Acting Jewish: Negotiating Ethnicity on the American Stage and Screen

Acting Jewish: Negotiating Ethnicity on the American Stage and Screen

2005, University of Michigan Press
Paper, 6 x 9, 208 pp.

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“An accessible, smart inquiry into the complex nature of what it means to act or appear Jewish, for whom this appearance is important, and what situational elements must be in place for a particular work or performance to ‘read’ as Jewish.” – American Jewish History

The history of the American entertainment industry and the history of the Jewish people in the United States are inextricably intertwined. Jews have provided Broadway and Hollywood with some of their most enduring talent, from writers like Arthur Miller, Wendy Wasserstein, and Tony Kushner; to directors like Jerome Robbins and Woody Allen; to performers like Gertrude Berg, John Garfield, Lenny Bruce, and Barbra Streisand. Conversely, show business has provided Jews with a means of upward mobility, a model for how to “become American,” and a source of cultural pride.

Acting Jewish documents this history, looking at the work of Jewish writers, directors, and actors in the American entertainment industry with particular attention to the ways in which these artists offer behavioral models for Jewish-American audiences. Case studies include plays (Death of a Salesman, Fiddler on the Roof, Angels in America), films (Gentleman’s Agreement, Annie Hall), and television shows (The Goldbergs, Seinfeld) that explore and illuminate the ever-changing relationship between Jews and mainstream American culture.

Acting Jewish is a fresh contribution to performance studies and an invaluable resource for social historians and contemporary literary and cultural theorists. As he complicates the performance of racial authenticity, Bial mines new interpretations from the past sixty years of Jewish American Performance. The text is unusually readable and moving, unpretentious and candid. Bial skillfully compelled this reader to keep the pages turning—an accolade for the surprising subtleness of this book, one that I enthusiastically recommend.”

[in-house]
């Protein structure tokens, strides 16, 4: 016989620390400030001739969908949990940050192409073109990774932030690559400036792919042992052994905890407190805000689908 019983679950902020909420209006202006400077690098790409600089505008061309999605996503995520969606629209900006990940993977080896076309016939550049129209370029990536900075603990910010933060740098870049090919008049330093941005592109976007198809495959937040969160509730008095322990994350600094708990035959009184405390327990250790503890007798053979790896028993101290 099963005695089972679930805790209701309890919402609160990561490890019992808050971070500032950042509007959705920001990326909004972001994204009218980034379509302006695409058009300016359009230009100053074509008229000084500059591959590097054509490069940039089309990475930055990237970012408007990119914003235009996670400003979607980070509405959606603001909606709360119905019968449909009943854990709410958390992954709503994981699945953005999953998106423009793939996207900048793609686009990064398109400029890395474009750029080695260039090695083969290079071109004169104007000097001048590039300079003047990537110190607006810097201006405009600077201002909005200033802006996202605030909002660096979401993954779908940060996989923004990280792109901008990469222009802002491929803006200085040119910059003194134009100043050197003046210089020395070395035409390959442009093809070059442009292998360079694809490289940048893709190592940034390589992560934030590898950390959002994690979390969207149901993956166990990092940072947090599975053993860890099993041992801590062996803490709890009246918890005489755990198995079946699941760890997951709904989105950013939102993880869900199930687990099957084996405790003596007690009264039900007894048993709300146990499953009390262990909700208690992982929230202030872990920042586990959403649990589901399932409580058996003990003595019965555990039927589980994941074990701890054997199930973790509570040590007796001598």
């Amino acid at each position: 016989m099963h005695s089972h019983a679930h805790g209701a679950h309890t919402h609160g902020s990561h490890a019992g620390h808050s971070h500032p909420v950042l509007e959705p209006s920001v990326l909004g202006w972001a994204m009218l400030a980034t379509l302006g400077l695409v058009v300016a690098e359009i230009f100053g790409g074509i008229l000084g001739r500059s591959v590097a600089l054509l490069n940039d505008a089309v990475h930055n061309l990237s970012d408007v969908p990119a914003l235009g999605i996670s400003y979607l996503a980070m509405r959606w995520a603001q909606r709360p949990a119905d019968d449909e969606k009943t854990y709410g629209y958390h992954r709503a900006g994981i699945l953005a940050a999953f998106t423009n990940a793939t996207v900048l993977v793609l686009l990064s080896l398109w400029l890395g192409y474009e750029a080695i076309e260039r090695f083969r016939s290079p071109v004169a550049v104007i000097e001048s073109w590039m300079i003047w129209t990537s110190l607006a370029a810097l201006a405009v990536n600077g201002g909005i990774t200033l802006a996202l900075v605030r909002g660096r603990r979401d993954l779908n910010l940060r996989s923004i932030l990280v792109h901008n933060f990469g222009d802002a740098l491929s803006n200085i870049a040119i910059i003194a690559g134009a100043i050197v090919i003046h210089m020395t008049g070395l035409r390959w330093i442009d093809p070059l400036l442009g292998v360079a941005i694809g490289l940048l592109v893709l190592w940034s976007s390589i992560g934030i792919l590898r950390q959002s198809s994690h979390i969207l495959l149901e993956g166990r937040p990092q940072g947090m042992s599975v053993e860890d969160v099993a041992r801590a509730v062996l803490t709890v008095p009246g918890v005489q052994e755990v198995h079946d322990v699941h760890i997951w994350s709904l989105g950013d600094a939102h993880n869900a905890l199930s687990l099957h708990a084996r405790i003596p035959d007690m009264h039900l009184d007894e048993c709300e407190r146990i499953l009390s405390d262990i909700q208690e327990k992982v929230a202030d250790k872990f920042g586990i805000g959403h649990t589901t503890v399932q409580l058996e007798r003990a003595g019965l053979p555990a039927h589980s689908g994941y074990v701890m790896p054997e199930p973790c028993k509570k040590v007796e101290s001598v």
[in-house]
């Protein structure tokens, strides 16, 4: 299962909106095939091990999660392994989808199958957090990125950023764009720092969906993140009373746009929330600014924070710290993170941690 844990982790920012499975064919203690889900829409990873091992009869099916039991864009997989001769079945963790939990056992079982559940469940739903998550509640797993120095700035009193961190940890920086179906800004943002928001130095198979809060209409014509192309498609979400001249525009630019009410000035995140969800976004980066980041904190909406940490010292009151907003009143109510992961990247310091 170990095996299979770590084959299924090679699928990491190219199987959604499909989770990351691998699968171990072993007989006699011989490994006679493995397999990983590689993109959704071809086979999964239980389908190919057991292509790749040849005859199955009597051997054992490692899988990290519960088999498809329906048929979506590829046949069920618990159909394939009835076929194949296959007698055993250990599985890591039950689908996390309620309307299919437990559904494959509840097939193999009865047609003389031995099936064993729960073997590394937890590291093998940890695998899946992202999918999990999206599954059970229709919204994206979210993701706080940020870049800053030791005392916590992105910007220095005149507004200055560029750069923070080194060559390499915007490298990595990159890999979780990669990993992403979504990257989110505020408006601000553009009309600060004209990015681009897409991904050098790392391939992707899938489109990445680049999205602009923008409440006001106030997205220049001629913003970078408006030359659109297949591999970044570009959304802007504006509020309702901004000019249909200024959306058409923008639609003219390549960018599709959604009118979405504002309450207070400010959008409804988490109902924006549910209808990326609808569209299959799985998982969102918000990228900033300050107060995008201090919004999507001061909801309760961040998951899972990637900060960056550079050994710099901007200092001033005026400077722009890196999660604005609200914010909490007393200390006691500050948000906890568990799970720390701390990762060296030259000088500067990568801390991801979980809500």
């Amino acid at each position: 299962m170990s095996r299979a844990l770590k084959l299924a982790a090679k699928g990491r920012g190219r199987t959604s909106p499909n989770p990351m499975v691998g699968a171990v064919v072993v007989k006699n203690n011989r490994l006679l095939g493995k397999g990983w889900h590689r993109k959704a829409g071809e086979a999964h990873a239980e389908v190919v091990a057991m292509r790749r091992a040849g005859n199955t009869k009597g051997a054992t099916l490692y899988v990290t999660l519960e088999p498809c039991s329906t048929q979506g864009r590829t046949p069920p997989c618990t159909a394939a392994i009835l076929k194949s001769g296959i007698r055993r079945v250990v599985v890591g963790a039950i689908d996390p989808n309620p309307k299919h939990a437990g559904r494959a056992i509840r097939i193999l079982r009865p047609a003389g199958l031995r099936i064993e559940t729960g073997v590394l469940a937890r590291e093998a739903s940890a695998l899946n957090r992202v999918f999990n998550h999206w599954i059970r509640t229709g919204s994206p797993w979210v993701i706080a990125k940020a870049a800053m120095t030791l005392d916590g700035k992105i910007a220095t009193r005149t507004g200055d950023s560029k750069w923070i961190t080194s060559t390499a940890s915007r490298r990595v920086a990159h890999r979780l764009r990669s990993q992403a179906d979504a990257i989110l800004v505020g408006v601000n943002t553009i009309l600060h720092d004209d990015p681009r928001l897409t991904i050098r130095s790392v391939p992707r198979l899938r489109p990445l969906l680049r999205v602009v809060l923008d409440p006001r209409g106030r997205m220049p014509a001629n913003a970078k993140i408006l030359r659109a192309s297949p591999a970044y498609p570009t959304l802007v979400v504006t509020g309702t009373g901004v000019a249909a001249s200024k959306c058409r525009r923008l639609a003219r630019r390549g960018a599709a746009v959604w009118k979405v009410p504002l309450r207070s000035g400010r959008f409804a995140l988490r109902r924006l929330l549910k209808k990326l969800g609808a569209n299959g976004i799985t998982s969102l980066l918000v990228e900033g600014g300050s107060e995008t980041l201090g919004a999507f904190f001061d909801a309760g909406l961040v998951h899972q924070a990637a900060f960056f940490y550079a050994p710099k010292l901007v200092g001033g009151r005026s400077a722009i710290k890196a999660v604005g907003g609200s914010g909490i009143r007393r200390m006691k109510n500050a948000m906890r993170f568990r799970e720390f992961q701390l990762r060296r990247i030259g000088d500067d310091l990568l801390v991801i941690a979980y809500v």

— Theatre Journal

“Bial’s book is an excellent contribution to our understanding of the links between Jewish identity and the performing arts in the U.S., while also demonstrating wider cultural processes in the construction and reception of ethnicities more generally on stage and screen. Its interweaving of archival material, cultural and performance analysis, and a range of theoretical perspectives makes it a model for interdisciplinary work in the field.” 
— The Year’s Work in Critical and Cultural Theory, 2007

“Coming on a wave of scholarship dealing with Jews in American popular culture and the provisional nature of Jewish identity, this study stands out as particularly smart and incisive. Its significance lies primarily in its superb and, I think, groundbreaking theoretical framework… Acting Jewish provides the most cogent recent framework yet for understanding Jewish American representation, and has widespread application to other groups as well. More largely, Bial uses his scholarship to get at the heart of Jewish American faith and identity today. He does so in a way that is both witty and sincere, accessible and substantive. This balancing act is in the best of Jewish traditions.” 
— Theatre Research International

“This analysis offers the reader a fresh perspective for reconsidering the intellectual history of mass culture criticism throughout the 20th century.”– Historical Journal of Film, Radio, and Television